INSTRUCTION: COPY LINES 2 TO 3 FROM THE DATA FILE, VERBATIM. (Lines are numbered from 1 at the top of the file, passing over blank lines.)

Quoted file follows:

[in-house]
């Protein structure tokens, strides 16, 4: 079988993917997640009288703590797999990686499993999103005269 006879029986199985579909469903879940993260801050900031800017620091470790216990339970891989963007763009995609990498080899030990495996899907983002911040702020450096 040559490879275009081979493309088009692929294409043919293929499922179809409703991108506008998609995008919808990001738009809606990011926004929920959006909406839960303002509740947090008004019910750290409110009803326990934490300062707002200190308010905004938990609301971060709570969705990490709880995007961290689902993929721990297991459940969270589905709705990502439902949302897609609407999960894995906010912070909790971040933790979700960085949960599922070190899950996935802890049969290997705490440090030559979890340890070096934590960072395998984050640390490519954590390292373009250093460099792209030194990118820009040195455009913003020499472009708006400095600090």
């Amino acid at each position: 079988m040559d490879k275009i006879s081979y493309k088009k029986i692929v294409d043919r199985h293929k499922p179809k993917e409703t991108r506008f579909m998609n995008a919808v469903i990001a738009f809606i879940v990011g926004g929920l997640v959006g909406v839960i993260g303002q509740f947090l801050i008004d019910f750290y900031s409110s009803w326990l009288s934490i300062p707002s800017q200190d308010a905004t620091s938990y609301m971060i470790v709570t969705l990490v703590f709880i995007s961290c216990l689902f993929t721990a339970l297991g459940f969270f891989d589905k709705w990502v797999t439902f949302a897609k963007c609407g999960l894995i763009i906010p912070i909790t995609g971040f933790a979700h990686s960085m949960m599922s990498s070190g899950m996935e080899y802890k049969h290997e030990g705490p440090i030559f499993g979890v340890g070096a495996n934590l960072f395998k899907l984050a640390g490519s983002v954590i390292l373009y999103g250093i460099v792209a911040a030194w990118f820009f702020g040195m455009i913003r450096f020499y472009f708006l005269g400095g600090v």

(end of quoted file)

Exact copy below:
């Protein structure tokens, strides 16, 4: 079988993917997640009288703590797999990686499993999103005269 006879029986199985579909469903879940993260801050900031800017620091470790216990339970891989963007763009995609990498080899030990495996899907983002911040702020450096 040559490879275009081979493309088009692929294409043919293929499922179809409703991108506008998609995008919808990001738009809606990011926004929920959006909406839960303002509740947090008004019910750290409110009803326990934490300062707002200190308010905004938990609301971060709570969705990490709880995007961290689902993929721990297991459940969270589905709705990502439902949302897609609407999960894995906010912070909790971040933790979700960085949960599922070190899950996935802890049969290997705490440090030559979890340890070096934590960072395998984050640390490519954590390292373009250093460099792209030194990118820009040195455009913003020499472009708006400095600090």
């Amino acid at each position: 079988m040559d490879k275009i006879s081979y493309k088009k029986i692929v294409d043919r199985h293929k499922p179809k993917e409703t991108r506008f579909m998609n995008a919808v469903i990001a738009f809606i879940v990011g926004g929920l997640v959006g909406v839960i993260g303002q509740f947090l801050i008004d019910f750290y900031s409110s009803w326990l009288s934490i300062p707002s800017q200190d308010a905004t620091s938990y609301m971060i470790v709570t969705l990490v703590f709880i995007s961290c216990l689902f993929t721990a339970l297991g459940f969270f891989d589905k709705w990502v797999t439902f949302a897609k963007c609407g999960l894995i763009i906010p912070i909790t995609g971040f933790a979700h990686s960085m949960m599922s990498s070190g899950m996935e080899y802890k049969h290997e030990g705490p440090i030559f499993g979890v340890g070096a495996n934590l960072f395998k899907l984050a640390g490519s983002v954590i390292l373009y999103g250093i460099v792209a911040a030194w990118f820009f702020g040195m455009i913003r450096f020499y472009f708006l005269g400095g600090v």